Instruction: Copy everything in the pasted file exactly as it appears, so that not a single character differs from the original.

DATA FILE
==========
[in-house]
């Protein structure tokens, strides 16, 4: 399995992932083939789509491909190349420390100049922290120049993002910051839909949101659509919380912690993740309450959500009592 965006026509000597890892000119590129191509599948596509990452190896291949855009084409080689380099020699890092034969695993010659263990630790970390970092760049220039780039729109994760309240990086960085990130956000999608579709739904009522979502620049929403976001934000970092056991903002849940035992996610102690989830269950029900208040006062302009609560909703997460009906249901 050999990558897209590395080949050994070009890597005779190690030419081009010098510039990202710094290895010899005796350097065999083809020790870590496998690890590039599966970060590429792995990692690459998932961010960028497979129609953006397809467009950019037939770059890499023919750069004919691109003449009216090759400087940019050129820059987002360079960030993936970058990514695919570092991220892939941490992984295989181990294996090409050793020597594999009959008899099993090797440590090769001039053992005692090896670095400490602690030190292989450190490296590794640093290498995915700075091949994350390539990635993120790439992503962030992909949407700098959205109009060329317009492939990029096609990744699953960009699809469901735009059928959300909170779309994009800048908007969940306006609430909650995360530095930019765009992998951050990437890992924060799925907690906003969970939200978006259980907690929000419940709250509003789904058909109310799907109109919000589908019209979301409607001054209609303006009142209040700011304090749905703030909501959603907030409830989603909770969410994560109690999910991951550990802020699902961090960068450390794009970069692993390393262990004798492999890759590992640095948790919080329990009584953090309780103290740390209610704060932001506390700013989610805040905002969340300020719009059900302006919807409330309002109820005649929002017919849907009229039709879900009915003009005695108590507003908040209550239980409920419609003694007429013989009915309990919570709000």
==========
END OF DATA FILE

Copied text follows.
[in-house]
């Protein structure tokens, strides 16, 4: 399995992932083939789509491909190349420390100049922290120049993002910051839909949101659509919380912690993740309450959500009592 965006026509000597890892000119590129191509599948596509990452190896291949855009084409080689380099020699890092034969695993010659263990630790970390970092760049220039780039729109994760309240990086960085990130956000999608579709739904009522979502620049929403976001934000970092056991903002849940035992996610102690989830269950029900208040006062302009609560909703997460009906249901 050999990558897209590395080949050994070009890597005779190690030419081009010098510039990202710094290895010899005796350097065999083809020790870590496998690890590039599966970060590429792995990692690459998932961010960028497979129609953006397809467009950019037939770059890499023919750069004919691109003449009216090759400087940019050129820059987002360079960030993936970058990514695919570092991220892939941490992984295989181990294996090409050793020597594999009959008899099993090797440590090769001039053992005692090896670095400490602690030190292989450190490296590794640093290498995915700075091949994350390539990635993120790439992503962030992909949407700098959205109009060329317009492939990029096609990744699953960009699809469901735009059928959300909170779309994009800048908007969940306006609430909650995360530095930019765009992998951050990437890992924060799925907690906003969970939200978006259980907690929000419940709250509003789904058909109310799907109109919000589908019209979301409607001054209609303006009142209040700011304090749905703030909501959603907030409830989603909770969410994560109690999910991951550990802020699902961090960068450390794009970069692993390393262990004798492999890759590992640095948790919080329990009584953090309780103290740390209610704060932001506390700013989610805040905002969340300020719009059900302006919807409330309002109820005649929002017919849907009229039709879900009915003009005695108590507003908040209550239980409920419609003694007429013989009915309990919570709000």